Featured Research

from universities, journals, and other organizations

New method of infant pain assessment

Date:
January 27, 2012
Source:
The Journal of Visualized Experiments
Summary:
Recently, the accuracy of current methods of pain assessment in babies have been called into question. New research measures brain activity in infants to better understand their pain response.

Recently, the accuracy of current methods of pain assessment in babies have been called into question. New research from London-area hospitals and the University of Oxford measures brain activity in infants to better understand their pain response.

Related Articles


As every parent knows, interpreting what a baby is feeling is often incredibly difficult. Currently, pain in infants is assessed using the premature infant pain profile (PIPP), which is based on behavioral and physiological body reactions, such as crying and facial expression. Though this is a useful measure, it is largely dependent on unconscious reflexes and may not be reliably linked to central sensory processing in the brain.

The new pain assessment technique, published in the unique video-based publication, the Journal of Visualized Experiments (JoVE), evaluates the electrical activity in skeletal muscles and uses electroencephalography (EEG) to detect activity in the areas of the brain where unpleasant sensations are processed.

"We want to help work out how effective pain treatments are," said study author Dr. Rebeccah Slater. "We also want to understand the effects of prematurity on pain, and whether prematurity has long-term implications on the pain response."

The researchers gathered the data while the infants were undergoing a medically necessary heel lance, a routine method of collecting blood from newborns. Babies born with severe medical conditions may have to undergo painful medical procedures frequently, and research has shown that this can cause long-term harm on a baby's nervous system.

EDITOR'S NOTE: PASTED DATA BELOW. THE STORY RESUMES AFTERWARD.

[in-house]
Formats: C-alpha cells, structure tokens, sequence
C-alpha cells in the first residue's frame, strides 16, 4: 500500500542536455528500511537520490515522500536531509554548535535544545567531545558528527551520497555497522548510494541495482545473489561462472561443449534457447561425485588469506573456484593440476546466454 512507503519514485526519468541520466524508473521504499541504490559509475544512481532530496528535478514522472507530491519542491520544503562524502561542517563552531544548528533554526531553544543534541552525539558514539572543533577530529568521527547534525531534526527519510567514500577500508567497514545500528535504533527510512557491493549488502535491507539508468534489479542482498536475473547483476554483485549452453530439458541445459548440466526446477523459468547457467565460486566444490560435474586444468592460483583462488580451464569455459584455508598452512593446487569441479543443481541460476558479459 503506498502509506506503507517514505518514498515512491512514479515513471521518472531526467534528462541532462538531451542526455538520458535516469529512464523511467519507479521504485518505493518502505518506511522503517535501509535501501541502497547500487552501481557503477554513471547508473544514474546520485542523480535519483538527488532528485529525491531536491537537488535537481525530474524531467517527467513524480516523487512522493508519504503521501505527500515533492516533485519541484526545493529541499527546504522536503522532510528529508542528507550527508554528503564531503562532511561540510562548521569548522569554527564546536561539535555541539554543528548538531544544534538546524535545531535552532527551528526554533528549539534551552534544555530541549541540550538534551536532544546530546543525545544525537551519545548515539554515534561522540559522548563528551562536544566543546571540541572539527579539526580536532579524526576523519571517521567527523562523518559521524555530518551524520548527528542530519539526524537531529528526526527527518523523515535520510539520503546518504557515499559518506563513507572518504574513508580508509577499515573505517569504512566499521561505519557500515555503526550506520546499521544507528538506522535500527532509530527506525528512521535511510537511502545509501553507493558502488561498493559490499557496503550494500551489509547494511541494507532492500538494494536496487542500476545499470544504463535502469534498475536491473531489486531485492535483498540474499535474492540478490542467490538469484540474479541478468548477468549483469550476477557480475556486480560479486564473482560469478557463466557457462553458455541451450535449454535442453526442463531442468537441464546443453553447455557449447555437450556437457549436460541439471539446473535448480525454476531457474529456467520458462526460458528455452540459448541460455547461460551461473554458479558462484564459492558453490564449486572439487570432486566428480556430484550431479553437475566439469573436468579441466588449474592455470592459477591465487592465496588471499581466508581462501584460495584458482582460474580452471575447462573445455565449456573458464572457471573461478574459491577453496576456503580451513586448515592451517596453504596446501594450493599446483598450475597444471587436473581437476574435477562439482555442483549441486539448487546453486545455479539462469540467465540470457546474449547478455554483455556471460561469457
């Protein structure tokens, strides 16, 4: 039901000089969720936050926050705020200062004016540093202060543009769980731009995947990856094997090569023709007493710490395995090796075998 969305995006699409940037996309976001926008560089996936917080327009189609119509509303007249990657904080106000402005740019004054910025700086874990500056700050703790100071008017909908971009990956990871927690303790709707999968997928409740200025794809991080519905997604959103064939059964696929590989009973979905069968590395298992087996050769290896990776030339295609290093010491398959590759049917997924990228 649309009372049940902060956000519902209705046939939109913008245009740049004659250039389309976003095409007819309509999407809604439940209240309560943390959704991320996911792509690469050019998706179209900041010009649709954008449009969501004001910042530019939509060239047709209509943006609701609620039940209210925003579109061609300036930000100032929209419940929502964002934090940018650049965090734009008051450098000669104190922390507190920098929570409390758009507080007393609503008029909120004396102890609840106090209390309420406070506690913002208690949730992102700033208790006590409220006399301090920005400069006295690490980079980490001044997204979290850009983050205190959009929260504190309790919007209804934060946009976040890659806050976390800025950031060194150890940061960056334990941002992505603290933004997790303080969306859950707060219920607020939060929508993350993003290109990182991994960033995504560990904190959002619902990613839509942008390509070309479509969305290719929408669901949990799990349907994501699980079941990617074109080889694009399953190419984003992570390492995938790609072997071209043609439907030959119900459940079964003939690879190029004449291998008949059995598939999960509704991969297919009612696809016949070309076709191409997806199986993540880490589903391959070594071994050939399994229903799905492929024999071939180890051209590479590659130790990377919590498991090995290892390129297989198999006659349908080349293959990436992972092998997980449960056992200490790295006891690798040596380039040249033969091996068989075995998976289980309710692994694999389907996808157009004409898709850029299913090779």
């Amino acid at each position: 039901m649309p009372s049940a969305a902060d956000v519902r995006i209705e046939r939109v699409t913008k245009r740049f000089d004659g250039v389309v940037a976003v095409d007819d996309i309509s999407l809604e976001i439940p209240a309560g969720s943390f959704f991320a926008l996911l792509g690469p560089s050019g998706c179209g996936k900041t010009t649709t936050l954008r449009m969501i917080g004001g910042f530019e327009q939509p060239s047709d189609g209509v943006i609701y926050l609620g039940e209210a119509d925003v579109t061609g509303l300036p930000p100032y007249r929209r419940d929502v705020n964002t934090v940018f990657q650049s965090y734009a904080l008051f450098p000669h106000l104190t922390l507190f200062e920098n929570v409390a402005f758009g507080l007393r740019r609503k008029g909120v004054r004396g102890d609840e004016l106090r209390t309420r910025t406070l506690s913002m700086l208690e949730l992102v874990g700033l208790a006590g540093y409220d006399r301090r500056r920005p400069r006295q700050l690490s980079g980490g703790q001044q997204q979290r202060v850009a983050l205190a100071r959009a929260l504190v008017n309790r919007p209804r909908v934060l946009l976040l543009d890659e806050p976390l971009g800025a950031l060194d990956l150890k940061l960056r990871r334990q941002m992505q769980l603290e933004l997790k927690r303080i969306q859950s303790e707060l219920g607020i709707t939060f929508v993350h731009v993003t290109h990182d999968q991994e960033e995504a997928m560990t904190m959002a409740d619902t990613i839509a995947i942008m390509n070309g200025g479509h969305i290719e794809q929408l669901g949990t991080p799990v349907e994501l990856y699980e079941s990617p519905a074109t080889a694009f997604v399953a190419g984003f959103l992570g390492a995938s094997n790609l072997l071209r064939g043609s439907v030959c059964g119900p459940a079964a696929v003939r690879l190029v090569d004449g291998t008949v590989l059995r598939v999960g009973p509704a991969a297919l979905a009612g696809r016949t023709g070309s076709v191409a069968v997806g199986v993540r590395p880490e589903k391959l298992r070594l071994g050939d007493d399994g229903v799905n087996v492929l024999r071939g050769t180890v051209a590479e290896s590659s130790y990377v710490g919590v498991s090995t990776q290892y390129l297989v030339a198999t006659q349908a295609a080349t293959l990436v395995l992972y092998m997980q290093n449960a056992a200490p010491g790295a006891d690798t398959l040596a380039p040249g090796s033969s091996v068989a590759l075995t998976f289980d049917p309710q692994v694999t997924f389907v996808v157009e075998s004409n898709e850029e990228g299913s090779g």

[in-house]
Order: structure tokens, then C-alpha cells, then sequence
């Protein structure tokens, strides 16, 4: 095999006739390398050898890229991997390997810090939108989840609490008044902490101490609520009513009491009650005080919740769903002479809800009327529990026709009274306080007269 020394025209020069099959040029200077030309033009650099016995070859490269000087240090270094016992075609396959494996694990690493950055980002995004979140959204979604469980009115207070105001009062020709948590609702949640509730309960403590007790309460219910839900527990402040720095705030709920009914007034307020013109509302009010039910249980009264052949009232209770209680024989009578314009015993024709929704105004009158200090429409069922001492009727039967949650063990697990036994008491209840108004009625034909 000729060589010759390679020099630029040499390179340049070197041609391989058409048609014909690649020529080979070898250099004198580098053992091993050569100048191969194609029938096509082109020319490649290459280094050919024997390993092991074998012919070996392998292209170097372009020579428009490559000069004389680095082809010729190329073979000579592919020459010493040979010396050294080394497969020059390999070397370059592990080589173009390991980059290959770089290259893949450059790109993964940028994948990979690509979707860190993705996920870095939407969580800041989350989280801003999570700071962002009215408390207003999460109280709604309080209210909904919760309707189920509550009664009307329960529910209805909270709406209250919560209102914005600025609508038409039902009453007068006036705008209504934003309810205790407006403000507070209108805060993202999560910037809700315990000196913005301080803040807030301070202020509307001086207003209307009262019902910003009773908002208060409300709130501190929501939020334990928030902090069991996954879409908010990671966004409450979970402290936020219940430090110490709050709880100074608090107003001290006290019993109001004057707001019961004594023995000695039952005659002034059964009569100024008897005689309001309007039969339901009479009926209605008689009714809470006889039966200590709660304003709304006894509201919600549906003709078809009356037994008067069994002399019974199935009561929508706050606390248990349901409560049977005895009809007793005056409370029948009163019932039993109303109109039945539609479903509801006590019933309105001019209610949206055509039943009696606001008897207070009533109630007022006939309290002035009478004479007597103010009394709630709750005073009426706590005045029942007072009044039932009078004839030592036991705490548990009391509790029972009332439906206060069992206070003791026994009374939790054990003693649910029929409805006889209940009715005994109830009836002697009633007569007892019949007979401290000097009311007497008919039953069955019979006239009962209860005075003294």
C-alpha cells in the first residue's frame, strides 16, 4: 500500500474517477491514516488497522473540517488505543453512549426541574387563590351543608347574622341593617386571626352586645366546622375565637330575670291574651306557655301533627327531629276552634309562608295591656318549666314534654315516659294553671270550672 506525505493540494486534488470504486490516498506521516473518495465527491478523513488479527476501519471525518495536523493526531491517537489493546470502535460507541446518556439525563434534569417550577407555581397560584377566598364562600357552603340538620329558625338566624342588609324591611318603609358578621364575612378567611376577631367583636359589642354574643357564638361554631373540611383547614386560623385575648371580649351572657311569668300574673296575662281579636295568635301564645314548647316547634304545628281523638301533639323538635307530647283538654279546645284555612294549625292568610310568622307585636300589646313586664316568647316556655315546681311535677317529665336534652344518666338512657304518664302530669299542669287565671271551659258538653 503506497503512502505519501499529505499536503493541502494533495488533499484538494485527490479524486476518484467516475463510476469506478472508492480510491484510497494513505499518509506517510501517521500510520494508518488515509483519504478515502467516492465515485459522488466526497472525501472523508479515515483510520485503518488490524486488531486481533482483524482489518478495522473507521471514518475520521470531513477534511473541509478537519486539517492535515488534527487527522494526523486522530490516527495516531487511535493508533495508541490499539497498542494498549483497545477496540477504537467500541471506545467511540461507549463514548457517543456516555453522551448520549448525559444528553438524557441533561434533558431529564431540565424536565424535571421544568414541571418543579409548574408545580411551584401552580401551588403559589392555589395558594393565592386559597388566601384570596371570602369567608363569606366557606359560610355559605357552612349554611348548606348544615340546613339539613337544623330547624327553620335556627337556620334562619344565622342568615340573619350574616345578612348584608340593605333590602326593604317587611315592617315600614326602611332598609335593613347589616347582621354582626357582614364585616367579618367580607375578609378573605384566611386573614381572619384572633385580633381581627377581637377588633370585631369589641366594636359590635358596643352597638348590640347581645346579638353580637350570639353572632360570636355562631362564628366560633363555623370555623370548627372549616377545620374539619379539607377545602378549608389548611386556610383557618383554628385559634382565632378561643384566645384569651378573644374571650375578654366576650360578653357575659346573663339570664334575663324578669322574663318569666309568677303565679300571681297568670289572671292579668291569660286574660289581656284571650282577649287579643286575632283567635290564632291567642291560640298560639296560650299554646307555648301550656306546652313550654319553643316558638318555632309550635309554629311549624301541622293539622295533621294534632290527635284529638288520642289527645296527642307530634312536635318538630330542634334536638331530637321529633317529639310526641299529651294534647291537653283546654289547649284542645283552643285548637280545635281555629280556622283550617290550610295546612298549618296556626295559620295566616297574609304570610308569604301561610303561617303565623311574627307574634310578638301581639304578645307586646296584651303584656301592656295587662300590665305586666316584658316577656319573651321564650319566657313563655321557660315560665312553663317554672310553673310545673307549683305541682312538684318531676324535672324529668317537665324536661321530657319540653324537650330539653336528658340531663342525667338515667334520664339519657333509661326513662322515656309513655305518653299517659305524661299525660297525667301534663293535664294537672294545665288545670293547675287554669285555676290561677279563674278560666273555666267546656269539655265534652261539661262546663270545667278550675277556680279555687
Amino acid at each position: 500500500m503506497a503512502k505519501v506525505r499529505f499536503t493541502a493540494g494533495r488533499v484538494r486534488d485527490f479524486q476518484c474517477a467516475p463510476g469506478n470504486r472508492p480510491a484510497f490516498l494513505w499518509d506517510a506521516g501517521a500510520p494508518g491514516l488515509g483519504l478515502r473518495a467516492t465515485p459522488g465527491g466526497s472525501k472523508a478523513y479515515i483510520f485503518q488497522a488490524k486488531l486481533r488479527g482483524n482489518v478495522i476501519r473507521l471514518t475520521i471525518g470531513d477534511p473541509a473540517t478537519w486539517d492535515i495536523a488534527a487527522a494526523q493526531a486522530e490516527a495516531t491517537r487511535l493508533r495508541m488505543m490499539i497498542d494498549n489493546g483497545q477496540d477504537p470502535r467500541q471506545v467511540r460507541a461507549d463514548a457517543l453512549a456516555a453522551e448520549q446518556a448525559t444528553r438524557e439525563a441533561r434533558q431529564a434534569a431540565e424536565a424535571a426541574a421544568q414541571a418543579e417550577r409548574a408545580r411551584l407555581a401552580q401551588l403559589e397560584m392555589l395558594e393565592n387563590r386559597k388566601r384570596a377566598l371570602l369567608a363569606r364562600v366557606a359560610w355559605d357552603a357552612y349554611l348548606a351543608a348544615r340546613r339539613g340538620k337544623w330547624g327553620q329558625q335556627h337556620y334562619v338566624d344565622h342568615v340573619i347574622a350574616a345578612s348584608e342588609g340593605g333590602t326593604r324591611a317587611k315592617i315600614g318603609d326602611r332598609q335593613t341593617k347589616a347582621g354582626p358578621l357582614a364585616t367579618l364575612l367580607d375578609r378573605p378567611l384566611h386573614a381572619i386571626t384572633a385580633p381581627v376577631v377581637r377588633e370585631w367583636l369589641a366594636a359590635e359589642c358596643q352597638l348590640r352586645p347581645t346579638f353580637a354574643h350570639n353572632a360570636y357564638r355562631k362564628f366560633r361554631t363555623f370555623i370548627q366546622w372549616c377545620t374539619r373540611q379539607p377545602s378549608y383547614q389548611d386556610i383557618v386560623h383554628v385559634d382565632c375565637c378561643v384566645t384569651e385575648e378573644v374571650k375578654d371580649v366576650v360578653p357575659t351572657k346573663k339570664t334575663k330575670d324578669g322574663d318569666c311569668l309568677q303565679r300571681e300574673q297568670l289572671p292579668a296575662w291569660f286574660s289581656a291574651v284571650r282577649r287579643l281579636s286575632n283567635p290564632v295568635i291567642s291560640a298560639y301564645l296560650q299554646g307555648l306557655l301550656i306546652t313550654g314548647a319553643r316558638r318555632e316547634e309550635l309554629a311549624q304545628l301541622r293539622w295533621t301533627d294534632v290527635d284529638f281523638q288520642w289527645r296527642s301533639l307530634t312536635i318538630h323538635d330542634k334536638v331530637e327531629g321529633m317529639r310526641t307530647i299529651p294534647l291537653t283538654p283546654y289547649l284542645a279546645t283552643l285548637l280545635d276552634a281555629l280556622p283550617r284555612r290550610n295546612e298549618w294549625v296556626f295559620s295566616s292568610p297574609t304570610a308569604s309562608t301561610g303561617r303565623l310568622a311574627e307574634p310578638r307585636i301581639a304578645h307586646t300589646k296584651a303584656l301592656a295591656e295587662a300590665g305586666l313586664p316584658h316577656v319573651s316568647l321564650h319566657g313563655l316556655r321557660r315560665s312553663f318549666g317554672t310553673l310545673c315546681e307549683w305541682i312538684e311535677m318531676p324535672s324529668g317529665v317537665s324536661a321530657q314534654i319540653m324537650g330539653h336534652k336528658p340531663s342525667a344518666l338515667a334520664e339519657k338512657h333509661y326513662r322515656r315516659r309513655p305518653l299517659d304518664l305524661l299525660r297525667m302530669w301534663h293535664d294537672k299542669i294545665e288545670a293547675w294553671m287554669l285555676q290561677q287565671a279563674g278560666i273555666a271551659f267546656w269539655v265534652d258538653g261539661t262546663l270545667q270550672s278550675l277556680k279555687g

Over-exposure to pain in infancy can lead to feeding and sleep problems, chronic pain problems and learning and behavioral disorders.

Because a poor understanding of pain in infants can lead to severe health consequences, Slater and her colleagues decided to publish in JoVE, the first and only peer-reviewed video journal indexed in PubMed and MEDLINE. The video-article makes it easier for other researchers and clinicians to learn this method.

"It's quite hard to measure brain activity in premature infants," said Slater about the decision. "The methods are quite complicated and we wanted people to be able to do this technique."


Story Source:

The above story is based on materials provided by The Journal of Visualized Experiments. Note: Materials may be edited for content and length.


Journal Reference:

  1. L. Fabrizi, A. Worley, D. Patten, S. Holdridge, L. Cornelissen, J. Meek, S. Boyd, R. Slater. Electrophysiological Measurements and Analysis of Nociception in Human Infants. Journal of Visualized Experiments, 2011; (58) DOI: 10.3791/3118

Cite This Page:

The Journal of Visualized Experiments. "New method of infant pain assessment." ScienceDaily. ScienceDaily, 27 January 2012. <www.sciencedaily.com/releases/2011/12/111221105809.htm>.